September 15, 1924: 2BE Belfast begins broadcasting

2BE was the call sign of the first official radio station to broadcast in Northern Ireland. Operated by the British Broadcasting Company (later the British Broadcasting Corporation), it started transmissions from Belfast on September 15, 1924 using a wavelength of 435 m (689 kHz).

On March 20, 1936 the Belfast transmitter was replaced by a new, more powerful transmitter broadcasting from Lisnagarvey on a wavelength of 307 m (977 kHz), the service having been renamed as the Northern Ireland Regional Programme on January 6, 1935.

With the resumption of regional broadcasting after World War II, this station became the Northern Ireland Home Service, and later BBC Radio 4 Northern Ireland. 2BE’s successor station today is BBC Radio Ulster.


May 11, 1922: 2LO London begins broadcasting

2LO was the second radio station to regularly broadcast in the United Kingdom (the first was 2MT). It began broadcasting on May 11, 1922, for one hour a day from the seventh floor of Marconi House in London’s Strand.

On November 14, 1922 the station was transferred to the new British Broadcasting Company which in 1923 took up the nearby Savoy Hill for its broadcasting studios.

On March 9, 1930 2LO was replaced by the BBC Regional Programme and the BBC National Programme.


March 9, 1930: the BBC Regional Programme begins broadcasting

The BBC Regional Programme was a UK radio broadcasting service which was on the air from March 9, 1930 – when it replaced a number of earlier BBC local stations – until September 1, 1939, when it was subsumed into the BBC Home Service, two days before the outbreak of World War II.

When the British Broadcasting Company first began transmissions on November 14, 1922 from the station 2LO in the Strand, Westminster, which it had inherited from the Marconi Company (one of the six commercial companies which created the BBC), the technology did not exist either for national coverage or for joint programming between transmitters. Whilst it was possible to combine large numbers of trunk telephone lines to link transmitters for individual programmes, the process was expensive and not encouraged by the General Post Office as it tied up large parts of the telephone network. The stations that followed the establishment of 2LO in London were therefore autonomously programmed using local talent and facilities.

By May 1923, simultaneous broadcasting was technically possible, at least between main transmitters and relay stations, but the quality was not felt to be high enough to provide a national service or regular simultaneous broadcasts.

In 1924, it was felt that technical standards had improved enough for London to start to provide the majority of the output, cutting the local stations back to providing items of local interest.

The original local radio stations were:

On August 21, 1927, the BBC opened a high-power medium wave transmitter, 5GB, at its Daventry site, to replace the existing local stations in the English Midlands. That allowed the experimental long wave transmitter 5XX to provide a service – which eventually came to be called the BBC National Programme – programmed from London and available to the majority of the population.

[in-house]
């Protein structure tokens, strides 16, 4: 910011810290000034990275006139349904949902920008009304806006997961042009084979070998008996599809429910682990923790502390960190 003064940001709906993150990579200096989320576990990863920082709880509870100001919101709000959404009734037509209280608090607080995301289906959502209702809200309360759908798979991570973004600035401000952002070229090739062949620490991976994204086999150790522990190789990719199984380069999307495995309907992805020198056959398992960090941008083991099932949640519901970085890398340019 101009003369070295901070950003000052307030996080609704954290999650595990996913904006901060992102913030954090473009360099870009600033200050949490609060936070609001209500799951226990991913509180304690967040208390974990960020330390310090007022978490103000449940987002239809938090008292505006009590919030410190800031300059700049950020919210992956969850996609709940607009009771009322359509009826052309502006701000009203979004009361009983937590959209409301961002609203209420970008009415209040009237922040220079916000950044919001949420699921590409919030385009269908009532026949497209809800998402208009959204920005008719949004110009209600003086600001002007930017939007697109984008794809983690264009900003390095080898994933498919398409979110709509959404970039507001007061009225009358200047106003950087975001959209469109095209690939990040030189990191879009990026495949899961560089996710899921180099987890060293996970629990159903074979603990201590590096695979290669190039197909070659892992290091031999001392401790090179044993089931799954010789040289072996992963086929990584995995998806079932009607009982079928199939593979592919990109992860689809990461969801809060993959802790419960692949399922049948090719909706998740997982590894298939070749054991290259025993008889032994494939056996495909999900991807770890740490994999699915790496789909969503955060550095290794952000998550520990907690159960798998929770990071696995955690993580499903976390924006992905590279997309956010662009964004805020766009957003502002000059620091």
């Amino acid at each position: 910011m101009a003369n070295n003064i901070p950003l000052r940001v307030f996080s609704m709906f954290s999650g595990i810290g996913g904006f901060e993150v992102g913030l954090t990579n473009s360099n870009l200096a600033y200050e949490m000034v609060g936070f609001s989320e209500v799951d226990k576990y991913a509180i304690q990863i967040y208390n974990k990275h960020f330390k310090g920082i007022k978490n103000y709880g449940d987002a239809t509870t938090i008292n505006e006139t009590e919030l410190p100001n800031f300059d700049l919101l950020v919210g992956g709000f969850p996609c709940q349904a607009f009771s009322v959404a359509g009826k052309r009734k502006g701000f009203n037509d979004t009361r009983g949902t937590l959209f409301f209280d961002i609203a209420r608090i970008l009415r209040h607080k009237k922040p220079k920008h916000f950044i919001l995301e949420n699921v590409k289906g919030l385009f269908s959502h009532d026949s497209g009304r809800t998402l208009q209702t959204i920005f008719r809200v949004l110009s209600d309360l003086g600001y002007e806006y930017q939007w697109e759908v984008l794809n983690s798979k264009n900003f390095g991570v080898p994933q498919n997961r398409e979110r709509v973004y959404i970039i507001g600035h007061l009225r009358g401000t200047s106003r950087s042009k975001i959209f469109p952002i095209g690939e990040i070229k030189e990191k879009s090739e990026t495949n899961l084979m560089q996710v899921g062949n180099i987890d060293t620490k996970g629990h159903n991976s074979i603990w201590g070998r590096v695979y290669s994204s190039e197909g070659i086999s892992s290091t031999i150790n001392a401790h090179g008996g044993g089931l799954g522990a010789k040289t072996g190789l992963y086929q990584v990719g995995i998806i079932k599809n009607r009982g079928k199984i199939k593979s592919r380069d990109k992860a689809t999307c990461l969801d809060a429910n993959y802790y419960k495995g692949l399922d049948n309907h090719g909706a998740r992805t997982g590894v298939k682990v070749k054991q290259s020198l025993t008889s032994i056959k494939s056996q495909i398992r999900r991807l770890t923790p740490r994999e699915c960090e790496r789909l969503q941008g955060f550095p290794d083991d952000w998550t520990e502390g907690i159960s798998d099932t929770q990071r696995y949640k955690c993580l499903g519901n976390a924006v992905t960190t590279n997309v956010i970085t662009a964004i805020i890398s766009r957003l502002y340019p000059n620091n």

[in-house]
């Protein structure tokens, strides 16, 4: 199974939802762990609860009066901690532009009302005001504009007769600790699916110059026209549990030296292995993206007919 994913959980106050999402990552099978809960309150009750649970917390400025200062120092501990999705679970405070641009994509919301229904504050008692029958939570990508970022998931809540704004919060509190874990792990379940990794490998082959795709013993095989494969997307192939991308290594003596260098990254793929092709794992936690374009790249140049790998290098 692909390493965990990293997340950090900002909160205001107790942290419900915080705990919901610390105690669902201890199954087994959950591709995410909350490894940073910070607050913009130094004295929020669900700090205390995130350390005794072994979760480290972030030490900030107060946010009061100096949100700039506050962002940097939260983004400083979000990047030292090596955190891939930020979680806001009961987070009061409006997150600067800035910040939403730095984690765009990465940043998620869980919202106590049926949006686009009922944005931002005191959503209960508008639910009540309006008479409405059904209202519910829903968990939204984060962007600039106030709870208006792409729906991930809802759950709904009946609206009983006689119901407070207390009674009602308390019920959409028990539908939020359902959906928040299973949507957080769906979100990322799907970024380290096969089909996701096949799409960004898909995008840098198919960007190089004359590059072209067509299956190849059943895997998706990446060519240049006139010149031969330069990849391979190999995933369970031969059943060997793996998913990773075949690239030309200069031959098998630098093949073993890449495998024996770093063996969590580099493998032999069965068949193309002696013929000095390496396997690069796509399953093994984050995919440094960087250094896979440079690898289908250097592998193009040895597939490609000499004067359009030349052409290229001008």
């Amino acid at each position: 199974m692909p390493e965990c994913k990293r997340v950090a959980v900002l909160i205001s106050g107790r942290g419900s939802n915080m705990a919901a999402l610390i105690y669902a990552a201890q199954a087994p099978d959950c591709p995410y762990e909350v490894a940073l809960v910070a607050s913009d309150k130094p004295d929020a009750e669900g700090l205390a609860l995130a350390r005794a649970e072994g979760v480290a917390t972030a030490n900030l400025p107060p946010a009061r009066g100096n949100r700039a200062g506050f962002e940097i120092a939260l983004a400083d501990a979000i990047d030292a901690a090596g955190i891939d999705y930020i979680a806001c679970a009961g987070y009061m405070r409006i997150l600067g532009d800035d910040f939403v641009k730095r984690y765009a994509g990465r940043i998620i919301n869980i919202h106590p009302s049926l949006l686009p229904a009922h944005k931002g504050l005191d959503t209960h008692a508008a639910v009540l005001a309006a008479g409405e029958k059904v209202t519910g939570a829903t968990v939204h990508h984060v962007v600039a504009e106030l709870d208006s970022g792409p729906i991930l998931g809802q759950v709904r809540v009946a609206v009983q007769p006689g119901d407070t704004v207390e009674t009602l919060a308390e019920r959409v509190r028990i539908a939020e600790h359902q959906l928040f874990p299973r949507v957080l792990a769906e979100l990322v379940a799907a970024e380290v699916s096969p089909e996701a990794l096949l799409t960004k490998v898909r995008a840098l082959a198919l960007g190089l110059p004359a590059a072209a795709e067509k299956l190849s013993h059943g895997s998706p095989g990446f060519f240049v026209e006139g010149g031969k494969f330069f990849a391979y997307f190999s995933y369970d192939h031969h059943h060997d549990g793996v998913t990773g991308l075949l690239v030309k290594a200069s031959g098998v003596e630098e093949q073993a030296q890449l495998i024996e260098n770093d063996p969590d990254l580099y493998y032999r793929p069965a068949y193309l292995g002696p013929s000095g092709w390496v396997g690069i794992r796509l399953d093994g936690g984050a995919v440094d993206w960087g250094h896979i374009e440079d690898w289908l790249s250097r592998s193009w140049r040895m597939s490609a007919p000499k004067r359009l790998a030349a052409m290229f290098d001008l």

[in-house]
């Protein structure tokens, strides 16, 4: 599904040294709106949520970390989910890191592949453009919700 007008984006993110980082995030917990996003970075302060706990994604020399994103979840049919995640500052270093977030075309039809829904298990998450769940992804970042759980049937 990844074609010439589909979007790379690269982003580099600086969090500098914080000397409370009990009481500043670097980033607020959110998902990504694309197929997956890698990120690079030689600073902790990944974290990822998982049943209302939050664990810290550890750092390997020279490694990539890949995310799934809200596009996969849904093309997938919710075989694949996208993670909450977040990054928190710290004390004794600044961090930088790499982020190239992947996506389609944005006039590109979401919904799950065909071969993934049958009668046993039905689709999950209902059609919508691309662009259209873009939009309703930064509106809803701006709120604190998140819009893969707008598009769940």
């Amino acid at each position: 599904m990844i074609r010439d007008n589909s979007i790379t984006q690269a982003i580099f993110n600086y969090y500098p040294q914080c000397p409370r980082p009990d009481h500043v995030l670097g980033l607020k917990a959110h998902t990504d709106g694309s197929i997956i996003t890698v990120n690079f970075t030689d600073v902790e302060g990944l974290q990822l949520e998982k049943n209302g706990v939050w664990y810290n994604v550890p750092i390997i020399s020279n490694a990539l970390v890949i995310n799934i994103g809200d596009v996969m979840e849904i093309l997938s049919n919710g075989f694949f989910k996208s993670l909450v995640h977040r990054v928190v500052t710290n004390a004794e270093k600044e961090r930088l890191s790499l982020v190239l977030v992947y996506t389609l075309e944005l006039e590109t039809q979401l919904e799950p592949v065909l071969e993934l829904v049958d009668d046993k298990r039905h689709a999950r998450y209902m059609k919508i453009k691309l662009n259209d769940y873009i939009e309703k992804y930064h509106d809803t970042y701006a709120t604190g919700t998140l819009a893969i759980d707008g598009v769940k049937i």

By combining the resources of the local stations into one regional station in each area, with a basic sustaining service from London, the BBC hoped to increase programme quality whilst also centralising the management of the radio service. This was known as The Regional Scheme.

Upon the outbreak of World War II, the BBC closed the Regional and National Programmes and replaced them with a single channel known as the BBC Home Service. The transmitter network was synchronised on 668 and 767 kHz in order to use the other frequencies for propaganda broadcasts in foreign languages. Each transmitter group would be turned off during an air raid to prevent their signals being used as navigational beacons and listeners were required to retune to a low-powered single-frequency network on 1474 kHz.

On July 29, 1945, within 12 weeks of VE Day, the BBC reactivated the Regional Programme, but kept the name “BBC Home Service”. The National Programme was also reopened under a new name as the BBC Light Programme.


November 15, 1922: 2ZY Manchester begins broadcasting

2ZY was the name of a radio station broadcast by the British Broadcasting Company from Manchester, England, between 1922 and 1927. The station aired its first test transmission on 450 metres on May 17, 1922 and began regular broadcasting on November 15, 1922, just a day after sister station 2LO began daily programmes in London. On the same day, 5IT began in Birmingham and eight other stations opened in subsequent months across Britain. The frequency chosen for 2ZY was then 375 metres medium wave. The programmes were made and broadcast at first from the Metropolitan-Vickers electricity works in Old Trafford. The ornate iron water tower at the works was the site of the transmitter.

After the opening of the BBC National Programme in 1927, the local material put out by 2ZY and the others was known as the BBC Regional Programme and the 2ZY name was dropped. Both the National and Regional services were combined in 1939 to form the Home Service.


November 15, 1922: 5IT Birmingham begins broadcasting

5IT was a BBC radio station which broadcast from Birmingham, England, between 1922 and 1927. It was the BBC’s second station, going live at 17.20 on November 15, 1922, the day after 2LO started daily BBC broadcasting from London and one hour forty minutes before 2ZY launched BBC broadcasting in Manchester. It was replaced from August 21, 1927 by the higher-powered 5GB broadcasting a Midlands regional programme from Daventry.